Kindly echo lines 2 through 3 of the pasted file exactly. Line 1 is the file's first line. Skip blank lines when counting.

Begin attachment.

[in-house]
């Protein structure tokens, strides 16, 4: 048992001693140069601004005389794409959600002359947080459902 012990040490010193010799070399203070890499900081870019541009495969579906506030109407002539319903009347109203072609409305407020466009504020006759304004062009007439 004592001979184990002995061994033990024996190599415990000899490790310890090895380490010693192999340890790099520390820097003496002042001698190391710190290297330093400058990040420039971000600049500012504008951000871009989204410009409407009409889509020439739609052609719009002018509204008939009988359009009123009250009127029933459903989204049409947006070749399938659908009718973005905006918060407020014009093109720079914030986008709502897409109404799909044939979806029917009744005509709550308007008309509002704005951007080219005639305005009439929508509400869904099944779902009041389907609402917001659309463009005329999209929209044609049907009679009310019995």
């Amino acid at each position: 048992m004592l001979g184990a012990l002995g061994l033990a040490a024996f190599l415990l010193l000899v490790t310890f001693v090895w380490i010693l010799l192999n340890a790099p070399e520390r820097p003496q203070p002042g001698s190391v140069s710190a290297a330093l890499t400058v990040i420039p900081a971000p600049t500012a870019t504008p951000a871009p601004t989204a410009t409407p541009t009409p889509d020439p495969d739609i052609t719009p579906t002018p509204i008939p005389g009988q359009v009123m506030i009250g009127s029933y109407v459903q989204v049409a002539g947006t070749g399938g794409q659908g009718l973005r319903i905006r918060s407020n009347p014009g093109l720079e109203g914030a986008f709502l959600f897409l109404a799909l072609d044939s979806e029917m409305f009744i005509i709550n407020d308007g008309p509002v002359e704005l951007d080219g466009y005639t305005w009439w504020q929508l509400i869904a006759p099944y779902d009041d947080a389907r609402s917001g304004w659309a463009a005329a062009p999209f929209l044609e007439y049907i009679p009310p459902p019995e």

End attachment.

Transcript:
């Protein structure tokens, strides 16, 4: 048992001693140069601004005389794409959600002359947080459902 012990040490010193010799070399203070890499900081870019541009495969579906506030109407002539319903009347109203072609409305407020466009504020006759304004062009007439 004592001979184990002995061994033990024996190599415990000899490790310890090895380490010693192999340890790099520390820097003496002042001698190391710190290297330093400058990040420039971000600049500012504008951000871009989204410009409407009409889509020439739609052609719009002018509204008939009988359009009123009250009127029933459903989204049409947006070749399938659908009718973005905006918060407020014009093109720079914030986008709502897409109404799909044939979806029917009744005509709550308007008309509002704005951007080219005639305005009439929508509400869904099944779902009041389907609402917001659309463009005329999209929209044609049907009679009310019995």
């Amino acid at each position: 048992m004592l001979g184990a012990l002995g061994l033990a040490a024996f190599l415990l010193l000899v490790t310890f001693v090895w380490i010693l010799l192999n340890a790099p070399e520390r820097p003496q203070p002042g001698s190391v140069s710190a290297a330093l890499t400058v990040i420039p900081a971000p600049t500012a870019t504008p951000a871009p601004t989204a410009t409407p541009t009409p889509d020439p495969d739609i052609t719009p579906t002018p509204i008939p005389g009988q359009v009123m506030i009250g009127s029933y109407v459903q989204v049409a002539g947006t070749g399938g794409q659908g009718l973005r319903i905006r918060s407020n009347p014009g093109l720079e109203g914030a986008f709502l959600f897409l109404a799909l072609d044939s979806e029917m409305f009744i005509i709550n407020d308007g008309p509002v002359e704005l951007d080219g466009y005639t305005w009439w504020q929508l509400i869904a006759p099944y779902d009041d947080a389907r609402s917001g304004w659309a463009a005329a062009p999209f929209l044609e007439y049907i009679p009310p459902p019995e």